RE: Last Call: <draft-ietf-6man-rfc1981bis-04.txt> (Path MTU Discovery for IP version 6) to Internet Standard

"Templin, Fred L" <Fred.L.Templin@boeing.com> Tue, 07 February 2017 20:14 UTC

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From: "Templin, Fred L" <Fred.L.Templin@boeing.com>
To: "otroan@employees.org" <otroan@employees.org>, Joe Touch <touch@isi.edu>
Subject: RE: Last Call: <draft-ietf-6man-rfc1981bis-04.txt> (Path MTU Discovery for IP version 6) to Internet Standard
Thread-Topic: Last Call: <draft-ietf-6man-rfc1981bis-04.txt> (Path MTU Discovery for IP version 6) to Internet Standard
Thread-Index: AQHSgX24aUQDcUzHwUaWWd7FFympqaFd+j3Q
Date: Tue, 7 Feb 2017 20:14:39 +0000
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Hi Ole and Joe,

Also not to be lost in this discussion is the potential for spoofed ICMP messages
that would report a size that is either too large or too small.

Thanks - Fred

> -----Original Message-----
> From: ipv6 [mailto:ipv6-bounces@ietf.org] On Behalf Of otroan@employees.org
> Sent: Tuesday, February 07, 2017 12:07 PM
> To: Joe Touch <touch@isi.edu>
> Cc: 6man WG <ipv6@ietf.org>rg>; ietf@ietf.org; draft-ietf-6man-rfc1981bis@ietf.org; tsv-area@ietf.org; Eggert, Lars
> <lars@netapp.com>om>; 6man-chairs@ietf.org
> Subject: Re: Last Call: <draft-ietf-6man-rfc1981bis-04.txt> (Path MTU Discovery for IP version 6) to Internet Standard
> 
> Joe,
> 
> [...]
> 
> >>> If by "supports" you mean "doesn't work", then yes. That's why we now
> >>> have PLPMTUD.
> >>>
> >> PLMTUD is unfortunately not a (complete) replacement of PMTUD.
> >
> > PLMTUD is a directive to protocols above the IP layer; it isn't a single protocol, so it wouldn't replace anything.
> >
> >>
> >>>> Looking just at our specifications, we cannot state that PLMTUD can replace PMTUD. Take RFC2473 (IPv6 tunnelling) for
> example.
> >>>>
> >>> See draft-ietf-intarea-tunnels, esp. v03 Section 5.5.2
> >>>
> >>> (yes, that doc has expired while we're preparing the 04 update, which
> >>> should be issued shortly)
> >>>
> >> Is this the paragraph you are referring to?
> >>
> >>    PLPMTUD requires a separate,
> >>    direct control channel from the egress to the ingress that provides
> >>    positive feedback; the direct channel is not blocked by policy
> >>    filters and the positive feedback ensures fail-safe operation if
> >>    feedback messages are lost [RFC4821].
> >>
> > That is nowhere near section 5.5.2.
> 
> No, but it was unfortunately all that was written about how to use PLMTUD for tunnels.
> 
> > 5.5.2 indicates places where RFC2473 has errors, esp. in how it interprets the MTU of the tunnel as being defined by the MTU of the
> path within the tunnel, rather than by the tunnel egress reassembly limit.
> >
> >> I'm very much in favour of working on better ways of doing Path MTU discovery.
> >> A blanket statement of "use "PLMTUD" seems very premature though.
> >>
> > The point is that this document fails to indicate the current state of PMTUD. It correctly notes that:
> >    An extension to Path MTU Discovery defined in this document can be
> >    found in [
> > RFC4821
> > ].  It defines a method for Packetization Layer Path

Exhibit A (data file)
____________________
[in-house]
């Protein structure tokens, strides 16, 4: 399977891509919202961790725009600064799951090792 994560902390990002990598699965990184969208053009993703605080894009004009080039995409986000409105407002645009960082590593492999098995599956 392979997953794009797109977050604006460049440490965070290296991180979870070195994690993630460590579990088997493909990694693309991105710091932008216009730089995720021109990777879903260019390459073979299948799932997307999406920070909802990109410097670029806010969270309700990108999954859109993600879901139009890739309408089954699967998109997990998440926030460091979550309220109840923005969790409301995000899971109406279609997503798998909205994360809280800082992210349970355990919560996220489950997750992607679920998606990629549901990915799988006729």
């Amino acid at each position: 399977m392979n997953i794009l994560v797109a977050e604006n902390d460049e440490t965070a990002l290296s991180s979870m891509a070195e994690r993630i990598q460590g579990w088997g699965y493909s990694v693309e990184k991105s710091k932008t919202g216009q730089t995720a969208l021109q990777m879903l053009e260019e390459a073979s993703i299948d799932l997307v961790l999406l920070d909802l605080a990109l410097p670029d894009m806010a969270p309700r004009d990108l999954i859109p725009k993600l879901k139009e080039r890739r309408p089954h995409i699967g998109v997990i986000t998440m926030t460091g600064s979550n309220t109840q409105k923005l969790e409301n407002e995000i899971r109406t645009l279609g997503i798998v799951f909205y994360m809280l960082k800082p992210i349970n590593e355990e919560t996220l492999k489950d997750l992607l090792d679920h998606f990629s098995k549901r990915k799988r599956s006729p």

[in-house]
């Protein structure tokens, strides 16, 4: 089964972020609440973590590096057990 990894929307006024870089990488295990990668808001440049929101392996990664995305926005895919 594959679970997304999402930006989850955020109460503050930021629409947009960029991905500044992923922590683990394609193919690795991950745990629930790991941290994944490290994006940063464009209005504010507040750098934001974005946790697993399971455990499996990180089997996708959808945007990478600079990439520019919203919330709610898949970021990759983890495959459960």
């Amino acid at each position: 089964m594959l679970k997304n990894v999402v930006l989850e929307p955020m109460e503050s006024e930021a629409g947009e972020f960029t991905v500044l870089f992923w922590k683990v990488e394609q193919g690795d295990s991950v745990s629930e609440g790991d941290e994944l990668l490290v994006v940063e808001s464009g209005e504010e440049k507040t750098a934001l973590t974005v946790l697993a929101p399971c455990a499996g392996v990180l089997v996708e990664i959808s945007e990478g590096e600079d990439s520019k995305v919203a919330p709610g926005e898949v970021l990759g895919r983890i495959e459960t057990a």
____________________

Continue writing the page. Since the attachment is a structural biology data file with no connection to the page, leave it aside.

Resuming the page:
> >    MTU Discovery (PLPMTUD) designed for use over paths where delivery of
> >    ICMP messages to a host is not assured.
> >
> >
> >
> > IMO, it fails to note that this case - where ICMP messages are assured along a path - is effectively a unicorn except within systems
> maintained by a single entity.
> >
> >> RFC1981 has 70 citations:
> >>
> >> http://www.arkko.com/tools/allstats/citations-rfc1981.html
> >>
> >>
> >> Could you expand on your view of how this pertains to advancing RFC1981?
> >>
> > It's called last call input. My input is that this document needs to be more realistic in noting that, for all intents, ICMP-based MTU
> discovery isn't viable and that other methods need to be *expected*, not just that they're available.
> 
> Right, but if you are correct that ICMP-based MTU discovery is not viable then this document should not be advanced.
> At the same time for many protocols we have nothing else. An operator can break any protocol if that's their policy. And that's the
> breakage we're talking about here, not any issues with the protocol specification.
> 
> There is a philosophical aspect of this. (Which I'm not the best person to represent as I skipped my University studies in philosophy
> and used the student loan to buy a motorcycle... (and only read the art of motorcycle maintenance years later) )
> This is a tussle. The IETF specifies protocols under the assumption that operators treat those protocols largely as specified. The 5-10%
> failure of PMTUD messages may be caused by misconfiguration, misunderstanding or mis-intent... Many of our protocols are suffering
> from the same fate. Should the IETF adjust all its protocols to be as middlebox friendly as possible? You can make this argument about
> IPv6 fragments, any packet with IPv6 extension headers, IPv4 fragments. Or anything but TCP port 443/80 and UDP port 53 for that
> matter. Are we as the IETF going to continue standardising protocols to work as best as they possible can, ignoring protocol abuse, or
> are we going to bend over and do whatever it takes to make it work for those 5-10% who've actively broken the protocol? What about
> the 90-90% where the protocols work as expected?
> 
> Best regards,
> Ole
>